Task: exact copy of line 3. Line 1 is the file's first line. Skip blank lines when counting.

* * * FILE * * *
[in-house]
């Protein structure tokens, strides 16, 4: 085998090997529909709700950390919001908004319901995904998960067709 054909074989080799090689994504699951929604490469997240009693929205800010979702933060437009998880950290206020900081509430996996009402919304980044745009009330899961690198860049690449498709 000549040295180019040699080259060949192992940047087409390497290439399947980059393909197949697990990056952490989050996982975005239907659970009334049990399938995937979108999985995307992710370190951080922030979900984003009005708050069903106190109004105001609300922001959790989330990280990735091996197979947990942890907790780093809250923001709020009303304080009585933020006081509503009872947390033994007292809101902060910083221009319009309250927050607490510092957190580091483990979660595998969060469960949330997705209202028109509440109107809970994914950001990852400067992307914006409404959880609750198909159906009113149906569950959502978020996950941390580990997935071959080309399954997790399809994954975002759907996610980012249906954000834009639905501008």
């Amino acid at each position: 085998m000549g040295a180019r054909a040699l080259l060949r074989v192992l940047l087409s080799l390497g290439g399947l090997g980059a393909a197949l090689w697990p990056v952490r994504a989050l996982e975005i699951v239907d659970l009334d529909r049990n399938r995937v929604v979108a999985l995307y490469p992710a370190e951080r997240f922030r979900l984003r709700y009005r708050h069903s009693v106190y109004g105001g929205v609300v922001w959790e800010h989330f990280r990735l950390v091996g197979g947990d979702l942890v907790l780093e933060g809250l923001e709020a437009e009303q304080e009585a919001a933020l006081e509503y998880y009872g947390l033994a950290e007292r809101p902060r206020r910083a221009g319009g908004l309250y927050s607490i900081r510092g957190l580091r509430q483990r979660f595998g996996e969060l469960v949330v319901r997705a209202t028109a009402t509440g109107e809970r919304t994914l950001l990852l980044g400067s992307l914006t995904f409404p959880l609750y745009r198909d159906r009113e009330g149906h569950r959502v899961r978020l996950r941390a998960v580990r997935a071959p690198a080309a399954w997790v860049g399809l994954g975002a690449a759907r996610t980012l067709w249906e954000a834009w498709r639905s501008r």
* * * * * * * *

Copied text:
């Amino acid at each position: 085998m000549g040295a180019r054909a040699l080259l060949r074989v192992l940047l087409s080799l390497g290439g399947l090997g980059a393909a197949l090689w697990p990056v952490r994504a989050l996982e975005i699951v239907d659970l009334d529909r049990n399938r995937v929604v979108a999985l995307y490469p992710a370190e951080r997240f922030r979900l984003r709700y009005r708050h069903s009693v106190y109004g105001g929205v609300v922001w959790e800010h989330f990280r990735l950390v091996g197979g947990d979702l942890v907790l780093e933060g809250l923001e709020a437009e009303q304080e009585a919001a933020l006081e509503y998880y009872g947390l033994a950290e007292r809101p902060r206020r910083a221009g319009g908004l309250y927050s607490i900081r510092g957190l580091r509430q483990r979660f595998g996996e969060l469960v949330v319901r997705a209202t028109a009402t509440g109107e809970r919304t994914l950001l990852l980044g400067s992307l914006t995904f409404p959880l609750y745009r198909d159906r009113e009330g149906h569950r959502v899961r978020l996950r941390a998960v580990r997935a071959p690198a080309a399954w997790v860049g399809l994954g975002a690449a759907r996610t980012l067709w249906e954000a834009w498709r639905s501008r």